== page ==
Whether you’re your own boss or a manager of a team, productivity in the workplace is a hot issue right now. We all want to work smarter, not harder, to get things done…and enjoy work/life balance in paradise too.
While being more productive at work isn’t a science, it does require being more intentional about how you manage your time. And we’re here to help!
Check out these 5 productivity tips to help you stay focused, keep organized, and kick your productivity into high gear! Absorb these hacks yourself or share it with your team.
The first hurdle to productivity is insufficient sleep (not more coffee). Healthy adults should get a minimum of seven hours a night but most workers only get 6 hours and 28 minutes, according to the American Academy of Sleep Medicine. I personally know how important my sleep is, and so I have developed my nightly habits starting with putting my phone away at a reasonable hour and focusing on my breathing to help me wind down. If sleep is hard, start small. Shoot for 30 more minutes and say hello to more energy, focus, creativity, and good decision making.
What’s the one thing you absolutely, without a doubt, need to get done for the day? It may sound obvious but finish that task first—before moving onto anything else. This is the Ivy Lee method, a 100-year old to-do hack that still works like a charm, according to James Clear, New York Times best-selling author (and our upcoming Growth Series speaker).
It’s actually quite simple:
- Write down the six most important things you need to accomplish tomorrow.
- Prioritize those six items in order of their true importance.
- When tomorrow arrives, do the most important thing first.
- Work until the first task is finished before moving on to the second task; and approach the rest of your list in the same fashion.
- At the end of the day, move unfinished items to a new list of six for the following day.
- Rinse and repeat, every working day.
As Clear says, “Do the most important thing first each day. It’s the only productivity trick you need.” But if you need more tips, keep reading.
While you may think that simply ignoring a text, call, email, or social media notification on your phone is improving your productivity, studies show that merely receiving a push notification on your device is as distracting as responding to a text message or a phone call during a task. So here’s a tip: Embrace your device’s Do Not Disturb mode. Even better, put your device somewhere not within reach (or sight), and get down to work.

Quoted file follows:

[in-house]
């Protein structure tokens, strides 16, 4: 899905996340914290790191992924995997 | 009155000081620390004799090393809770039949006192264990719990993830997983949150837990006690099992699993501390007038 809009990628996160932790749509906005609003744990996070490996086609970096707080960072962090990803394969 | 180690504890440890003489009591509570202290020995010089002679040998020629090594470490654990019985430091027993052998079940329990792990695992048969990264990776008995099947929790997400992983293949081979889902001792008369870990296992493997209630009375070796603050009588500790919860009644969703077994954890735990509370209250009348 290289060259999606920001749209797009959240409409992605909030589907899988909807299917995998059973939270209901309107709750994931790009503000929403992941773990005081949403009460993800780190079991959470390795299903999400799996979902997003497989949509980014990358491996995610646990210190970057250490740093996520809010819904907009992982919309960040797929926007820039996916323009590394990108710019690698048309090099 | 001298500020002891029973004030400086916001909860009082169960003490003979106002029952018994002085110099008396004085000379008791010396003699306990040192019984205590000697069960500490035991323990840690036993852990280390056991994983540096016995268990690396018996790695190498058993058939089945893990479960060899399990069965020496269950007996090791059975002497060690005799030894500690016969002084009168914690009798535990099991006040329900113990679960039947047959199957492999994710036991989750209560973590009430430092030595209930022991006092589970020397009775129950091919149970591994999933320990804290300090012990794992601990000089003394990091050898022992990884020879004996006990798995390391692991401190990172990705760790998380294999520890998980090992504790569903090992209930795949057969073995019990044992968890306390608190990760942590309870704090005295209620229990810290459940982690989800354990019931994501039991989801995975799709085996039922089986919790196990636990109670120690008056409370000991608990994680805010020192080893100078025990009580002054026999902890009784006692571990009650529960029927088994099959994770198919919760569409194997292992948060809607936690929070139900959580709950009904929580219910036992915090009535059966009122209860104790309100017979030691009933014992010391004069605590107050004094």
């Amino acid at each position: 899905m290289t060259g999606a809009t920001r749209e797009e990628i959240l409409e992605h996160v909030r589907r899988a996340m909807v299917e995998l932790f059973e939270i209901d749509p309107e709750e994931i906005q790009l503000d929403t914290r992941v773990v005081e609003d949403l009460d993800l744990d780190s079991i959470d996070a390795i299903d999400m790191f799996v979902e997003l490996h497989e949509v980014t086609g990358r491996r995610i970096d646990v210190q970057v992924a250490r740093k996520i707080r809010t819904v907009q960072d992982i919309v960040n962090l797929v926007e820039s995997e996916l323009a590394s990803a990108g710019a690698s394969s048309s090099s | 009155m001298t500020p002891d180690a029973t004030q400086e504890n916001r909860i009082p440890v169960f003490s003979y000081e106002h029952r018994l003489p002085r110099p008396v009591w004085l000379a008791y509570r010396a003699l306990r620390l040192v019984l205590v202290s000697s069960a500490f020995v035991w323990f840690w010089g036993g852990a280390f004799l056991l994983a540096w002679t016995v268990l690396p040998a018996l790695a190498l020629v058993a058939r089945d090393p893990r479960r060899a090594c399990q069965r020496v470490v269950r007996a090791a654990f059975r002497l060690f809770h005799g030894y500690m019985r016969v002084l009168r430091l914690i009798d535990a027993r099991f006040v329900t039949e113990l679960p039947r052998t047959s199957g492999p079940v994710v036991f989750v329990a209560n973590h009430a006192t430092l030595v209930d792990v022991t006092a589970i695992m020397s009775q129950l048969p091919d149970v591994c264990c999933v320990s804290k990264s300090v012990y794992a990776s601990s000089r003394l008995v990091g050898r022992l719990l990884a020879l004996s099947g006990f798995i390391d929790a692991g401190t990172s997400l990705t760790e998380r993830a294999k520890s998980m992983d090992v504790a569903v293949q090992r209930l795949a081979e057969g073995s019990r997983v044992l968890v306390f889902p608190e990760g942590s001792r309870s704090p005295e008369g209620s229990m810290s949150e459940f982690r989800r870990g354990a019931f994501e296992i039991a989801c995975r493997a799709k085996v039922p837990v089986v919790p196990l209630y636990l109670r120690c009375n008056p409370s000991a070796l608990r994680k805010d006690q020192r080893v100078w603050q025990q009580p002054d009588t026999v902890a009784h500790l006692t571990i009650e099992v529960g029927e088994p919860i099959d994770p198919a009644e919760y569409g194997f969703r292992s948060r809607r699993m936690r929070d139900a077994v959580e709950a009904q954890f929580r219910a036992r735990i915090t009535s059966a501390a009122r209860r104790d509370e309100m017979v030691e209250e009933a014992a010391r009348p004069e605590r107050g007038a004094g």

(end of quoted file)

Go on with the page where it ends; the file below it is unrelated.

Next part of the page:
Don’t fall prey to Parkinson's law, a theory that work expands according to the time available for its completion. Put another way: if you give yourself two weeks to complete a three-hour task, the task itself could balloon to more complex proportions. Try exploring shorter, tighter deadlines to make you—and your team—more efficient.
Consider all the things you have to get done in a single day, or week. It can feel overwhelming. And while meetings and appointments find their way onto your calendar, what about dedicated time to accomplish specific work or to-dos? Time won’t magically appear; you have to carve it into your schedule. Give time blocking a shot. Carve out time on your calendar to concentrate on specific tasks or projects. And then protect the boundaries you’ve built.
If you feel overwhelmed with everything that needs to get done, and you don’t know where to start, try placing your to-do list in a prioritization matrix. This will help you determine what’s most important, and what’s most urgent.
Give this a shot with your own to-do list, or try this exercise with an employee that needs help deciphering critical vs. not-critical and immediate vs. not-immediate tasks. A matrix like this can help them determine what needs to be completed when, and possibly bring to light items that can be removed altogether.
Step 1: Task Importance // Split your to-do list into “High Importance” and “Low Importance” by identifying the consequences of not doing a particular task.
Step 2: Task Urgency // Now split both your “High Importance” and “Low Importance” tasks into “High Urgency” and “Low Urgency” so that you have four groups of tasks.
Step 3: Number your 4 groups // 1 – Do Now: “High Importance” and “High Urgency tasks that you should do now; 2 – Do Next: “High Importance” and “Low Urgency” tasks that you should do next; 3 – Do Last: “Low Importance” and “High Urgency’” tasks that you save for last; 4 – Do Never: “Low Importance” and “Low Urgency” tasks that you should do nothing with until they either become more important or more urgent.
These hacks are sure to make you more productive, but if you’re looking for more ways to improve, join us with speaker, James Clear, on February 27, at our first Growth Series event of 2019. He’s a habit formation expert, New York Times best selling author, and he’ll be sharing advice on how to get 1% better every day—you don’t want to miss this! Get more info here and use the promo code GS2019 to register today!